On Lime Mountain, near a limestone mine, firefighters gathered to work the containment lines Thursday. Robert Hughes of the Santa Fe Springs Department of Fire and Rescue in Los Angeles County sat in the front seat of a fire engine while waiting for his assignment.
Hughes said his crew met up in Burbank and was sent to Paso Robles soon after the fire started. They patrolled the Oak Hills area early on, Hughes said, and Wednesday helped mop up flames in the northwestern corner of the fire.
The Chimney Fire is the fourth wildfire Hughes has battled this year; he also recently worked the 79,000-acre Soberanes Fire near Big Sur that began July 22 and is still burning at 60 percent containment.
Hughes’ favorite part of his job? “You don’t know what’s going to happen when you come to work.”
While in the midst of a previous career in tech, Hughes said he saw firefighters working near the freeway when he was stuck in traffic one day, which piqued his interest in pursuing the profession.
Now, 20 years later, he said he’s “never looked back.”
Nearby, Capt. Sean Landavazo of Cal Fire Riverside was preparing to take a 17-person crew of prison inmate firefighters out to the fire lines. Minimum security inmates who’ve never exhibited violent behavior while incarcerated or been convicted of sexual offenses or arson can volunteer to be trained as firefighters, according to the California Department of Corrections and Rehabilitation.
The inmates wear special orange fire suits, and Landavazo said they’re housed in a secure area while working fires.
“It’s them wanting to give back,” he said.
Training the inmates isn’t easy, Landavazo said, but “if you can turn one guy around, it’s worth it.”
Landavazo said it’s not easy being away from his wife and young children, but most firefighters understand the sacrifices that come with the profession.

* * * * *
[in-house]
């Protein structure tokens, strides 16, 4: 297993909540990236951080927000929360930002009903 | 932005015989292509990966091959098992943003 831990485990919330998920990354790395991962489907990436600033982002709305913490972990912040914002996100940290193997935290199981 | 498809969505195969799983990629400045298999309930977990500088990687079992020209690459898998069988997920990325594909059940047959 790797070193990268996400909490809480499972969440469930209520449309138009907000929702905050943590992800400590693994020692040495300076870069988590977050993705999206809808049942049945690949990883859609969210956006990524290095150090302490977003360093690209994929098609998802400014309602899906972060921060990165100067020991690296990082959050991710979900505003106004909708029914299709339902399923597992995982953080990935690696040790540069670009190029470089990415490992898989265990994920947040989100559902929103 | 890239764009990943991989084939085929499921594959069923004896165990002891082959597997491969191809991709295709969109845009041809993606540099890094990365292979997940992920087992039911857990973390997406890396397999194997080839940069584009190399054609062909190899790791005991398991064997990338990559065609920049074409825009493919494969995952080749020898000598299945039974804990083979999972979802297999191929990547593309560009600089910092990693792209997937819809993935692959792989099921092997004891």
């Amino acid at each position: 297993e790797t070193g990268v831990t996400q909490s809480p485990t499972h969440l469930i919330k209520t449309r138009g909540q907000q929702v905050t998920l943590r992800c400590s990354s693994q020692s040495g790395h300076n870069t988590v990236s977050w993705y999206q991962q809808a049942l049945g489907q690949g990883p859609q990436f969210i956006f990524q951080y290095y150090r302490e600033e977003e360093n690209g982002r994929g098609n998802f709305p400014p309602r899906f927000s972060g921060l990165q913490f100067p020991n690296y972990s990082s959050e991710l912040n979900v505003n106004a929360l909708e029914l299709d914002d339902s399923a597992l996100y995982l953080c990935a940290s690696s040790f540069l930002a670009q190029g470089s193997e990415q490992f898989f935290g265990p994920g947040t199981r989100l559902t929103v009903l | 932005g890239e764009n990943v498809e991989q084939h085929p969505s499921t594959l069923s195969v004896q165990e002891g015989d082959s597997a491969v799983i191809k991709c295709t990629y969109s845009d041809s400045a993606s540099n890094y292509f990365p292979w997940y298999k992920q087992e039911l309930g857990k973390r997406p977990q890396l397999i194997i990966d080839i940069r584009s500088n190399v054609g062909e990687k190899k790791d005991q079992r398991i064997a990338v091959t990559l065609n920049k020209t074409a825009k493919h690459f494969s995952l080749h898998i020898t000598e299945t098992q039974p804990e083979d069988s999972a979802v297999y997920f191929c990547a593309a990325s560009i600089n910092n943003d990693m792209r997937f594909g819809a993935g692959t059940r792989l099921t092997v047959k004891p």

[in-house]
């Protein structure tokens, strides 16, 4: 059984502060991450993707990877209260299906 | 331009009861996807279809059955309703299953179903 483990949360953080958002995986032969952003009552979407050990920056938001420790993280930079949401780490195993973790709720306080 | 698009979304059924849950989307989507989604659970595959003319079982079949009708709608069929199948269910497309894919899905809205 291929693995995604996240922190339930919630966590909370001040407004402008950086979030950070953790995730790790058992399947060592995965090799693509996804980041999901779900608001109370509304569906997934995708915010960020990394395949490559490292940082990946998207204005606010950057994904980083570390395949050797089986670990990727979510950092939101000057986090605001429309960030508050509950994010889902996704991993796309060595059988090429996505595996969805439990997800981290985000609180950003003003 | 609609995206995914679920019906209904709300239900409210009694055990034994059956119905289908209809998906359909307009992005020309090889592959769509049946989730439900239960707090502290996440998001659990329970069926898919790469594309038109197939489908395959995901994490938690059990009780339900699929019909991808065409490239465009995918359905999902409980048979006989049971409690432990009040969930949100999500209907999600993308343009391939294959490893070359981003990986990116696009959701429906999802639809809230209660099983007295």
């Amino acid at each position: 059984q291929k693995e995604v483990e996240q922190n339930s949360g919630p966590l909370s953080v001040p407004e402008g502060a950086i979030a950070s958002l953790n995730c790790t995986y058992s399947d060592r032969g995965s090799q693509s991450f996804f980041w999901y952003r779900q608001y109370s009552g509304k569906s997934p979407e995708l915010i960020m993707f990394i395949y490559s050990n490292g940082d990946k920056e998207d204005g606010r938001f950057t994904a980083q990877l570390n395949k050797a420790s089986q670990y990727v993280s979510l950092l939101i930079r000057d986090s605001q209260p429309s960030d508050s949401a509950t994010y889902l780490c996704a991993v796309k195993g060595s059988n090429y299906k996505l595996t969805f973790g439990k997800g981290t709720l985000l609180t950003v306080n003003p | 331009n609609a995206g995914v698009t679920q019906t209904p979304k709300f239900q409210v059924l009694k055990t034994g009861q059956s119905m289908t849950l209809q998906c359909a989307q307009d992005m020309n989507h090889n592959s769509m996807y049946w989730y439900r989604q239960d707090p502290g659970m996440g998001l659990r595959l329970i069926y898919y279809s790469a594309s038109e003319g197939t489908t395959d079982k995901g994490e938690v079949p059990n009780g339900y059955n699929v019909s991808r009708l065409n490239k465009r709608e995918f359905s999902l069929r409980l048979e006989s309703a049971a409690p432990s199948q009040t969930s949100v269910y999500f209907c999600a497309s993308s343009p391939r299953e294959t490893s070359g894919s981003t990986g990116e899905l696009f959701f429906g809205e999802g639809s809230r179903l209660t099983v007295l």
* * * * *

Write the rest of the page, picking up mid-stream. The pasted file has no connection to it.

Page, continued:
“We know we’re in for the long haul this fire season,” he said.
Past the mine, bulldozer operators waited atop a hill to receive their assignments. Active fires could be seen burning on hillsides across the way. Flames shot out from the green woodlands, sending dark smoke into the air. Planes dropping bright pink retardant and helicopters dousing the fire with water cut through the clouds.
Jeff Tressler, a bulldozer operator for John Hertzig in Amador County, near Lake Tahoe, said his company contracts with Cal Fire to help at fires across the state. Tressler said he’s spent 40 days during the past two months fighting fires.
Battling flames with bulldozers is “exciting,” Tressler said, recounting a time when he had to dig lines around homes to keep them from burning.
Down a rocky hill, firefighters continued to mop up flames and keep an eye out for hot spots.
Capt. Justin Loffredo of the Lakeside Fire District in San Diego County said the Chimney Fire was his first of the season. Loffredo, who’s in his 24th year as a firefighter, said it’s not easy being away from his kids, but he knows the public is grateful for his and other firefighters’ work.
“Out in the middle of nowhere, there’s a sign thanking us for what we do,” Loffredo said.
Although Loffredo said he enjoyed getting to see the best nature the state has to offer, he’ll be happy to go home and run the school carpool once the fire is under control.
“I come off work and I have to do the real work,” he laughed.
Staff writer Kathe Tanner contributed to this story.